28. 28. 29Climate changeThe Emissions Trading System must be tightened to provide a stable and high carbon price sig-nal for investments. An ambitious international climate deal can help but action inside the EUis most needed.In January and February, the European Parliament’s environment and energy commit-tees both voted to temporarily remove some carbon emission permits from the EmissionsTrading System (ETS) market. This would have made the remaining permits more valu-able, thereby boosting the carbon price, making polluters pay more to emit carbon andmaking the ETS more effective as a means of fighting climate change.In March, 26 EU Environment Ministers called on the European Commission to find a wayto boost the carbon price, with only Poland opposing the call. The European Parliamentechoed the Ministers’ call the following week.In May, EU Energy Commissioner Oettinger said carbon prices should be at least twice tothree times their current value of just over €6 per tonne. EWEA commented that this levelwould still be insufficient to have a real impact on investments.In July, the European Commission issued a consultation on withholding permits from themarket, which EWEA said was a good first step, but needed to be followed by the per-manent removal of 2.6 billion permits to ensure a higher carbon price alongside a 2030binding renewables target. In November, the Commission issued a paper proposing ofauctions of 900 million permits.EWEA had been campaigning for a stronger ETS throughout the year, and this is ongo-ing. Several position papers which were presented to key officials in all institutions areavailable on EWEA’s website, www.ewea.org. Press work was used whenever relevant andevents were organised or attended to promote EWEA’s positions.United in tough times - EWEA annual report 2012What we do: making the voice of the industry heard
  29. 29. 30Communicating windOur main toolsIn 2012, EWEA worked hard to communicate that wind power is a popular, mainstream energytechnology and a key solution to the emerging energy and climate crisis, deploying new toolsand expanding its audiences.We continued following the communication strategy launched in December 2009, whichfocuses on using simpler messaging and stronger visualisation, having a more visiblepresence in the media, taking wind into the political, social and cultural life of EU decision-makers, increasing synergy with EWEA membership and recruiting a wider range of endorsers.Magazine and newslettersThroughout 2012 EWEA members received Wind Watch, a monthly e-news service within-depth policy and industry content.Wind Directions magazine, with five editions in 2012, has a print run of 7-8,000 and issent electronically to EWEA’s 27,000 contacts. In 2012 Wind Directions focused on thepower grid in ‘Bridging the gaps’; the sector’s contribution to GDP and job creation in‘Powering the economy’; the rise of China’s wind industry in ‘Eastern winds’; the devel-opment of the sector so far in ‘Thirty years of strength’, and on the impact of the finan-cial crisis in ‘Squeezing wind energy’.Wind Directions included interviews with the energy and economy ministers of Denmark,Finland, Greece and Cyprus.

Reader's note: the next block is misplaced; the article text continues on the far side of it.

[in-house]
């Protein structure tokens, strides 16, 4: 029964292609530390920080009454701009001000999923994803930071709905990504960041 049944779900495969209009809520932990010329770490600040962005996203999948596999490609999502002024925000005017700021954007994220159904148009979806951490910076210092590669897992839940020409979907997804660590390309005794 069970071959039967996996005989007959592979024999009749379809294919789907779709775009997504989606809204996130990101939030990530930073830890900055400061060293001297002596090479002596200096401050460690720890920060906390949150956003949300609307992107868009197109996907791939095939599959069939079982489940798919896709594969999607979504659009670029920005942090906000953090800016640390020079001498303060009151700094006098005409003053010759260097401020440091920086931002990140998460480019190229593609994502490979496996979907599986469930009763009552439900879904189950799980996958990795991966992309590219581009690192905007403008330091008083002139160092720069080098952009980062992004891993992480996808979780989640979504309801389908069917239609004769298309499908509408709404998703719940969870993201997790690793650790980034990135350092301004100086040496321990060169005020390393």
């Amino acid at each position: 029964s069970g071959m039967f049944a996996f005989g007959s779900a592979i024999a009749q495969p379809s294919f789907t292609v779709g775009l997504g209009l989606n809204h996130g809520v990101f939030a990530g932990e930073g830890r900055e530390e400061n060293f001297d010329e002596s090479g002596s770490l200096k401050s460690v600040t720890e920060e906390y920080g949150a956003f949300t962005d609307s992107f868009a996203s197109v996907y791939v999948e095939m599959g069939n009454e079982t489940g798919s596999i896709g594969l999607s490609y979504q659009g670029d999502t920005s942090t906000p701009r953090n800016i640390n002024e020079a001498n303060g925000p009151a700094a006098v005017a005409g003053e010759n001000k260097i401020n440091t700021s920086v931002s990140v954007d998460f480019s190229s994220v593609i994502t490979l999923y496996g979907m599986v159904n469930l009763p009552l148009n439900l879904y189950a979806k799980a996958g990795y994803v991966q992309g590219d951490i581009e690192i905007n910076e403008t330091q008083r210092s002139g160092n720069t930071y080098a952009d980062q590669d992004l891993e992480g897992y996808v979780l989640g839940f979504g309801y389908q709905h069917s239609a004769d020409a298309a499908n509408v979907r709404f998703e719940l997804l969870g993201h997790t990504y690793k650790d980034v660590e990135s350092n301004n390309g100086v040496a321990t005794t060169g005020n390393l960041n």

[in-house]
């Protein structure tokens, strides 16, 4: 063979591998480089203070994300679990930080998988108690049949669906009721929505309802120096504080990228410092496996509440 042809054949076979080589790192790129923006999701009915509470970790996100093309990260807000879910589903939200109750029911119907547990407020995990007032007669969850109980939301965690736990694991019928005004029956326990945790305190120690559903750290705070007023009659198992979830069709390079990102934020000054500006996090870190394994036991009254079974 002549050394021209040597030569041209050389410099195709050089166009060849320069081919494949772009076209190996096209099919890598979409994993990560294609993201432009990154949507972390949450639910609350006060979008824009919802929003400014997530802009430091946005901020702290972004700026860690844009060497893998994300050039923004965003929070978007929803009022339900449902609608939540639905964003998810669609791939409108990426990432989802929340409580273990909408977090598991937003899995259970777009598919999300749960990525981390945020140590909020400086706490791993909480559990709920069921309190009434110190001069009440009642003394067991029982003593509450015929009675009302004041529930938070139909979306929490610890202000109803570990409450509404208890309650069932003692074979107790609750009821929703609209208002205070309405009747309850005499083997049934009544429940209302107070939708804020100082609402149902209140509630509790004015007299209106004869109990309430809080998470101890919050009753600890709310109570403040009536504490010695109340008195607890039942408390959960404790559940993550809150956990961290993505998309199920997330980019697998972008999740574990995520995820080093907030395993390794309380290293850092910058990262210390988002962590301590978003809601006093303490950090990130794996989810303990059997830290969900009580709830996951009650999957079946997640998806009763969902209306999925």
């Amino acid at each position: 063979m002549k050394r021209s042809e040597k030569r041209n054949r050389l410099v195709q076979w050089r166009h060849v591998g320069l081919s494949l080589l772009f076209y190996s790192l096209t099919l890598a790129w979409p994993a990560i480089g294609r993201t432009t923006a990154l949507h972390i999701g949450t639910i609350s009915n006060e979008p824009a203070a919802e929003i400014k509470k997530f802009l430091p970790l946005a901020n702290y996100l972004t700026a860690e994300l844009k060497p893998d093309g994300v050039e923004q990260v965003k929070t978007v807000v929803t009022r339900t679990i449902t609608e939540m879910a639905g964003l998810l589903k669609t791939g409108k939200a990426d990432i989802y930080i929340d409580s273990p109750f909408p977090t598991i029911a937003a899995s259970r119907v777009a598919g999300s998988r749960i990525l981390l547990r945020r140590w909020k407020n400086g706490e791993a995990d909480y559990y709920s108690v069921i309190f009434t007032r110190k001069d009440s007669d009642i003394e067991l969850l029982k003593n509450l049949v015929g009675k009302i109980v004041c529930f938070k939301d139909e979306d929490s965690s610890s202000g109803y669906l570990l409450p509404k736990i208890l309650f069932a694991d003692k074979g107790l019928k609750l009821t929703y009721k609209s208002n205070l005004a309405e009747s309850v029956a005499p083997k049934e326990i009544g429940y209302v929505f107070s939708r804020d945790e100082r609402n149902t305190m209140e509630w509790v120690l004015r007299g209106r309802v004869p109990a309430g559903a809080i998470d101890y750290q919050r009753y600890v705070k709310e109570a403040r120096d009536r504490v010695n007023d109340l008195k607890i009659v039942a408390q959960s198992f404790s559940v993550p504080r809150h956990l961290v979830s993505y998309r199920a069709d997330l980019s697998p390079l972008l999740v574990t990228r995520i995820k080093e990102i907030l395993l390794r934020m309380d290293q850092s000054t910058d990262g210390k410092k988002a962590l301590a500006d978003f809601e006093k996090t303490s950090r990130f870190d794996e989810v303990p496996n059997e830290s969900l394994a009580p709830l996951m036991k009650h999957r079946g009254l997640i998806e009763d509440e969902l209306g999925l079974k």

30. 30. 31Press and mediaMembers of EWEA’s communications network (CONE), made up of EWEA lead spon-sors and national associations, get copies of EWEA’s press releases in advance andunder embargo – enabling national associations to issue the story too, thereby amplify-ing the wind industry’s voice across European media. EWEA sent out 34 press releasesin 2012.EWEA organised a press conference and press releases around EWEA 2012 inCopenhagen which got several hundred mentions online as well as in print media.In 2012, EWEA activities were covered by many leading newspapers, TV, radio stationsand news agencies. These included the Financial Times, International Herald Tribune,The Guardian, Reuters, AFP, Bloomberg, Frankfurter Allgemeine Zeitung, EurActiv, DieWelt, the Irish national TV RTE, Business Green, New York Times, Gazeta Wyborcza,Windpower Monthly and more.EWEA organised a second annual journalist trip in June to Belgium, France and the UK.Correspondents from the Financial Times, French daily Le Figaro, Reuters, German radioARD, German news agency DPA and Belgian financial daily L’Echo wrote stories duringand after the two day trip, using information and quotes from EWEA, Renewable UK,SER, RWE, C-Power, and Alstom. In addition to the benefit of stories published immedi-ately, the press trip provides journalists with insight, interest and contacts that can beused for future reporting.CampaignsEWEA in partnership with Eurelectric and Europacable led a ‘Free Movementof Electricity’ campaign to speed up progress to a Europe-wide power gridand single market for electricity. It launched a declaration which was sup-ported by over 60 organisations. The declaration was translated and pre-sented to energy minsters ahead of the Energy Council on 14 February 2012.June’s highlight was Global Wind Day on the 15th, with 230 events in 40countries worldwide – from wind farm open days to kite-flying contests.Global Wind Day (GWD) partnered with ‘Recharge’ and launched a photo com-petition, ‘Wind in Mind’, that resulted in over 2,300 photos received fromover 40 countries.United in tough times - EWEA annual report 2012What we do: making the voice of the industry heard